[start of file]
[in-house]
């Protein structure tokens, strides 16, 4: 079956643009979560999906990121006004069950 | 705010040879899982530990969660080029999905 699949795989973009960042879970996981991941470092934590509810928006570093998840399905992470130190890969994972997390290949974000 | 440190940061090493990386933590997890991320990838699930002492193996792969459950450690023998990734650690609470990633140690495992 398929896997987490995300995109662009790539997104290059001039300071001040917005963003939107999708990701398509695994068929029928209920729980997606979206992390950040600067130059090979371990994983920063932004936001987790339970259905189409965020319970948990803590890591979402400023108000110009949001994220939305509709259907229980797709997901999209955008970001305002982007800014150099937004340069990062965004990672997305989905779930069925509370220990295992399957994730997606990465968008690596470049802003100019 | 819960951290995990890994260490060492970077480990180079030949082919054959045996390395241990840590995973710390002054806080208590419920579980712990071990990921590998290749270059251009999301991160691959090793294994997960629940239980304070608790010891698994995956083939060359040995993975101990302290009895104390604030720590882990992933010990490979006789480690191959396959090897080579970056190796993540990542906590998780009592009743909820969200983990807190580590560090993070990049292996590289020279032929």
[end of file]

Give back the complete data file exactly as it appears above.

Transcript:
[in-house]
């Protein structure tokens, strides 16, 4: 079956643009979560999906990121006004069950 | 705010040879899982530990969660080029999905 699949795989973009960042879970996981991941470092934590509810928006570093998840399905992470130190890969994972997390290949974000 | 440190940061090493990386933590997890991320990838699930002492193996792969459950450690023998990734650690609470990633140690495992 398929896997987490995300995109662009790539997104290059001039300071001040917005963003939107999708990701398509695994068929029928209920729980997606979206992390950040600067130059090979371990994983920063932004936001987790339970259905189409965020319970948990803590890591979402400023108000110009949001994220939305509709259907229980797709997901999209955008970001305002982007800014150099937004340069990062965004990672997305989905779930069925509370220990295992399957994730997606990465968008690596470049802003100019 | 819960951290995990890994260490060492970077480990180079030949082919054959045996390395241990840590995973710390002054806080208590419920579980712990071990990921590998290749270059251009999301991160691959090793294994997960629940239980304070608790010891698994995956083939060359040995993975101990302290009895104390604030720590882990992933010990490979006789480690191959396959090897080579970056190796993540990542906590998780009592009743909820969200983990807190580590560090993070990049292996590289020279032929």